Byard R.W.,Forensic Science SA |
Byard R.W.,University of Adelaide
Journal of Forensic Sciences | Year: 2010
Traditional herbal substances may contain highly toxic chemicals and heavy metals, in addition to naturally occurring organic toxins. These substances may cause illness, exacerbate pre-existing ill health or result in death, particularly if taken in excess or in an unusual manner (e.g., injected rather than ingested). Lack of regulation of the content and quality of herbal medicines may result in contamination and adulteration with prescription medications. As there may be no history of the specific use of these products their contribution to death may not be fully appreciated during a standard autopsy. Even when their existence is known or suspected, it may be difficult to identify these substances on standard toxicologic screening. Herbal medicines may also be responsible for a range of symptoms and signs that may confuse the clinical presentation of cases. Given these issues the role of herbal medicines in forensic practice needs to be more clearly defined as deaths may be occurring where herbal medicines have made a significant, but as-yet unrecognized, contribution. © 2010 American Academy of Forensic Sciences.
Byard R.W.,University of Adelaide |
Summersides G.,Forensic Science SA
Journal of Forensic Sciences | Year: 2011
Abstract: To determine whether vitreous humor sodium levels might be of use in evaluating deaths associated with immersion, samples of vitreous humor were prospectively evaluated at autopsy over a 4-year period from 2006 to 2009. There were 19 cases of saltwater immersion (age range 9-76years; mean age 44years; M:F, 2.8:1) and 16 freshwater immersions (age range 2-81years; mean age 27years; M:F, 2.2:1). In the group of saltwater drownings, vitreous humor sodium levels were elevated, ranging from 145 to 184mM (mean=160.2±9.9mM), and in the cases of freshwater drowning, the levels were reduced, ranging from 73 to 148mM (mean=129.8±17mM; p<0.0001). Alterations in electrolyte levels may have been because of hemoconcentration or dilution from electrolyte fluxes in the lungs, or from passive diffusion during immersion. This study has demonstrated that vitreous sodium level is an easily performed test that may be a useful adjunct to the investigation of possible immersion deaths. © 2011 American Academy of Forensic Sciences.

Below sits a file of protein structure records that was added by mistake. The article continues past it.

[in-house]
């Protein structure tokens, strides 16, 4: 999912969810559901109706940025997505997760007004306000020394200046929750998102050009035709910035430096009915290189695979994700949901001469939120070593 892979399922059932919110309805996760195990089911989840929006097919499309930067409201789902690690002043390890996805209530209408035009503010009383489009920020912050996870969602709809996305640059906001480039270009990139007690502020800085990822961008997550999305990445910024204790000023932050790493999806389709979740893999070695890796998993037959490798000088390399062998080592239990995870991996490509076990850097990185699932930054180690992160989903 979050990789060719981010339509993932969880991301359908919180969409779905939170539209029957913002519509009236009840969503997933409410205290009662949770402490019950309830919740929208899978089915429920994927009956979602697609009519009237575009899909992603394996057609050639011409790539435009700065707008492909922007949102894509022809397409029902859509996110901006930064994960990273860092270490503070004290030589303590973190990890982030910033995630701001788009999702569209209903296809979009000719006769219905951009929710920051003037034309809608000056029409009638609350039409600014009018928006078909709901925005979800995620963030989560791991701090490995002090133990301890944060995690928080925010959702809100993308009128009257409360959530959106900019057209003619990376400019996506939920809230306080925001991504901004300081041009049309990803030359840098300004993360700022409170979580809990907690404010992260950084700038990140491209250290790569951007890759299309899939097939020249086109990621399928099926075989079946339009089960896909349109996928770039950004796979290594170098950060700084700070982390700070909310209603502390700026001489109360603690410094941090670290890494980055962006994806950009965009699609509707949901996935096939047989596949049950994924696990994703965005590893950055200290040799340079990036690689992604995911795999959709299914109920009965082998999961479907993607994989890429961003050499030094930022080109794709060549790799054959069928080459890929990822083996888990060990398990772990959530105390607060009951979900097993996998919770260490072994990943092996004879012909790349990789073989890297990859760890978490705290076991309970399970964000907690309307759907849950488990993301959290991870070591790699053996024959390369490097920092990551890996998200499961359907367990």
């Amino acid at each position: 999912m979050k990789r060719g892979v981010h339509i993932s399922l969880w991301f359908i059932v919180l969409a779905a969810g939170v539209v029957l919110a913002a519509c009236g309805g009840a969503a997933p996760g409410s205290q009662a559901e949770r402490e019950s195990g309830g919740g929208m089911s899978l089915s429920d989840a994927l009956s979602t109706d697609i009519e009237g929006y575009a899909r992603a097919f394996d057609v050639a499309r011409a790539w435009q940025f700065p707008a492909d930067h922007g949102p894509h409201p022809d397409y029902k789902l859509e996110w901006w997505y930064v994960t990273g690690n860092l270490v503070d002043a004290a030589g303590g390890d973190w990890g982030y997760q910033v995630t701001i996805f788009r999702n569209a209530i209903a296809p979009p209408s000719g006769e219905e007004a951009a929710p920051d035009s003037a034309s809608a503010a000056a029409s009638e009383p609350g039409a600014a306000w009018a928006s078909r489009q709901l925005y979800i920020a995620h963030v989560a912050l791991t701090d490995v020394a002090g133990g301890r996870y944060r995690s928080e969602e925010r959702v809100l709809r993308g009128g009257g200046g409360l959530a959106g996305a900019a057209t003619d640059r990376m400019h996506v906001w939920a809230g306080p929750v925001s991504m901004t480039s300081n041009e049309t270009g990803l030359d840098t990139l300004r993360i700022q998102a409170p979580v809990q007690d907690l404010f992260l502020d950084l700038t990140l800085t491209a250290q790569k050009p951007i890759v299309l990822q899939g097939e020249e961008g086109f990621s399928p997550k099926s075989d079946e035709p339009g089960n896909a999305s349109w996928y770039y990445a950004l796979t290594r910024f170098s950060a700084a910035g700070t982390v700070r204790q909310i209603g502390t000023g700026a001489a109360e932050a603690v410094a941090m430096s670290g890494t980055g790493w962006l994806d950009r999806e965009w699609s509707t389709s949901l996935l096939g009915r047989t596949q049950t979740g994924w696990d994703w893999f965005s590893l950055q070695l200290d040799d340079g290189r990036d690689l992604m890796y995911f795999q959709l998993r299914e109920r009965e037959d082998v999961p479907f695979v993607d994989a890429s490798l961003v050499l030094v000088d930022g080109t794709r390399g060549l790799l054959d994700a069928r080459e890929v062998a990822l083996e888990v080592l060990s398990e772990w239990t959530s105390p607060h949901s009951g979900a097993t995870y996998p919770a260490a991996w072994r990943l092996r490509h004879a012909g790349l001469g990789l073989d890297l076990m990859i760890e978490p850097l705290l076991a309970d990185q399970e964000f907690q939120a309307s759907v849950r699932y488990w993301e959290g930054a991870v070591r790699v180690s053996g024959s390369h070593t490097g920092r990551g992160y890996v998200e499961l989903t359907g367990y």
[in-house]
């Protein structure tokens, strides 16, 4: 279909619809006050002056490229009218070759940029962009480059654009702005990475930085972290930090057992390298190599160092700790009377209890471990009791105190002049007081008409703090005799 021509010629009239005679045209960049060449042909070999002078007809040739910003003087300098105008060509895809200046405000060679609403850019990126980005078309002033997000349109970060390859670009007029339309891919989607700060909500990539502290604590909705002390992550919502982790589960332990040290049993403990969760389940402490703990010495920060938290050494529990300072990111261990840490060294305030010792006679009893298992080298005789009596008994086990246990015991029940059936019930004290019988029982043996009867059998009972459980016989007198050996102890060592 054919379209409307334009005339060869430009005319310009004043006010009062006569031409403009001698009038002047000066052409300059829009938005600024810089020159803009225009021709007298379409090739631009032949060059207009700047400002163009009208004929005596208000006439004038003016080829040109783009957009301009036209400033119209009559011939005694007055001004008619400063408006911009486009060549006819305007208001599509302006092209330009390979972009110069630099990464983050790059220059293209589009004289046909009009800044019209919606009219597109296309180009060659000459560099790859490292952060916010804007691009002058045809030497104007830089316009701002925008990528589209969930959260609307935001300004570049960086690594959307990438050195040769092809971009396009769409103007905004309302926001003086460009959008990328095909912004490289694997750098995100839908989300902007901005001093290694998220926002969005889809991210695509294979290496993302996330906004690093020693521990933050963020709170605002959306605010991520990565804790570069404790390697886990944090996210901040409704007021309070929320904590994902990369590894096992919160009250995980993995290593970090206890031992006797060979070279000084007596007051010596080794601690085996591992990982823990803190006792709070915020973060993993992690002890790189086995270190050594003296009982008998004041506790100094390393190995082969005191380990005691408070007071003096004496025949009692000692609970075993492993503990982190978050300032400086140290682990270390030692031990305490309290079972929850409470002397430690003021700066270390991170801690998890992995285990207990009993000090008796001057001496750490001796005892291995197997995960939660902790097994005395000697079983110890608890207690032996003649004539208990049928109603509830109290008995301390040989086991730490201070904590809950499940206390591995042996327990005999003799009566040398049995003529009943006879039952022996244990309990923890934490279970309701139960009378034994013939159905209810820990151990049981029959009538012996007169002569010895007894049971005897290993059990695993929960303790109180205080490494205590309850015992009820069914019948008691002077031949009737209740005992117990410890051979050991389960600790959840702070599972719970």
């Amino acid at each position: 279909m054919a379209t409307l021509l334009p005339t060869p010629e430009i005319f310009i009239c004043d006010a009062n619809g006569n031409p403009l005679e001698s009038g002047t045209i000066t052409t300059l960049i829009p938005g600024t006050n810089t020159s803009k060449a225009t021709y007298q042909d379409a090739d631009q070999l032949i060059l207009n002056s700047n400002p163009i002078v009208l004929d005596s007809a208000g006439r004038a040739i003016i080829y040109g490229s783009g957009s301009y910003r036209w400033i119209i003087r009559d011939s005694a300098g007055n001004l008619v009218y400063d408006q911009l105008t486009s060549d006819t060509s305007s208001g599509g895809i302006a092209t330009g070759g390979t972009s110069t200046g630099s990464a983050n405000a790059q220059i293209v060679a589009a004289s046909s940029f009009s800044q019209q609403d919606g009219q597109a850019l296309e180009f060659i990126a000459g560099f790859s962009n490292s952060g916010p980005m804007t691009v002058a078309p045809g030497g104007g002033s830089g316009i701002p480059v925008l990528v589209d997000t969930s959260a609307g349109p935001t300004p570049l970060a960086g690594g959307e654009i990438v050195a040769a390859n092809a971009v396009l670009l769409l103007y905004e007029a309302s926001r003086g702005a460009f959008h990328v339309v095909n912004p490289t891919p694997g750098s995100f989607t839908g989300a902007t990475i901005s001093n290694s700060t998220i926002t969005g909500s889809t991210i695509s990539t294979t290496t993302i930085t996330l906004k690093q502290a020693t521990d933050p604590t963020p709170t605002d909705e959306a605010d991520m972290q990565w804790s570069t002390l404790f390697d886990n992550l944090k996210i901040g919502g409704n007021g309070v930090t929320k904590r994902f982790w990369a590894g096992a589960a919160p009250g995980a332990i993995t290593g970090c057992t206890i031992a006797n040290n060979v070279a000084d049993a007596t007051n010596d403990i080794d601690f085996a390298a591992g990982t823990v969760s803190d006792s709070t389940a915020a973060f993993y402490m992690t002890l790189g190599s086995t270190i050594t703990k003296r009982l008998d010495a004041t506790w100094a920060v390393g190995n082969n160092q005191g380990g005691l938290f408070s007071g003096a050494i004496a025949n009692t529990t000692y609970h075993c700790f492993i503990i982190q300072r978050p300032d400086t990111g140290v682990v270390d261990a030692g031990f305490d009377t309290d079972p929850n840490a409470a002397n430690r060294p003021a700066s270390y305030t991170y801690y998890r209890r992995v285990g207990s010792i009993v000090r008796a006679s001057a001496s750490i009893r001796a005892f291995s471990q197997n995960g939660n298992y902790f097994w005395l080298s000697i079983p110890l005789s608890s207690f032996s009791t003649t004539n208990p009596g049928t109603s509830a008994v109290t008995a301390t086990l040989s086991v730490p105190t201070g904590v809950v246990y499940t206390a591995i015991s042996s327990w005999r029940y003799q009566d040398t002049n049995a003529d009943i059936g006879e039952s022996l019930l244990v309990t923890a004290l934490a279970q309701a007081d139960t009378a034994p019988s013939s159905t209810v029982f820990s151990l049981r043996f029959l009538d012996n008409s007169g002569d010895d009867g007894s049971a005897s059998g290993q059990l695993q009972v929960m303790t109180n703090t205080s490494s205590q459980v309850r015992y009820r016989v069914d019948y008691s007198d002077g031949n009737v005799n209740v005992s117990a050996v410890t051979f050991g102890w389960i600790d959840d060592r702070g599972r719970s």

Byard R.W.,University of Adelaide |
Heath K.,Forensic Science SA
International Journal of Legal Medicine | Year: 2010
A girl aged 21 months and a boy aged 3 years both died of hemorrhage from intestinal and mesenteric lacerations due to inflicted blunt abdominal trauma. Histologic examination of sections from the areas of duodenal and mesenteric lacerations confirmed changes of acute injury with hemorrhage, acute inflammatory infiltrates, and surface fibrin deposition. In addition, in both cases, there was also evidence of much longer-standing trauma with mesenteric fibrosis and hemosiderin-containing macrophages (the latter in keeping with previous hemorrhage). In the absence of a history of surgery and local inflammatory disease, these findings suggest that these children had suffered previous abdominal trauma, possibly from similar types of injuries. Scarring of the mesentery and intestine in cases of lethal childhood blunt abdominal trauma may provide evidence of previous similar, significant although sublethal tissue damage. Extensive histologic sampling of abdominal organs and tissues including the mesentery can, therefore, be extremely useful in such cases. © 2009 Springer-Verlag.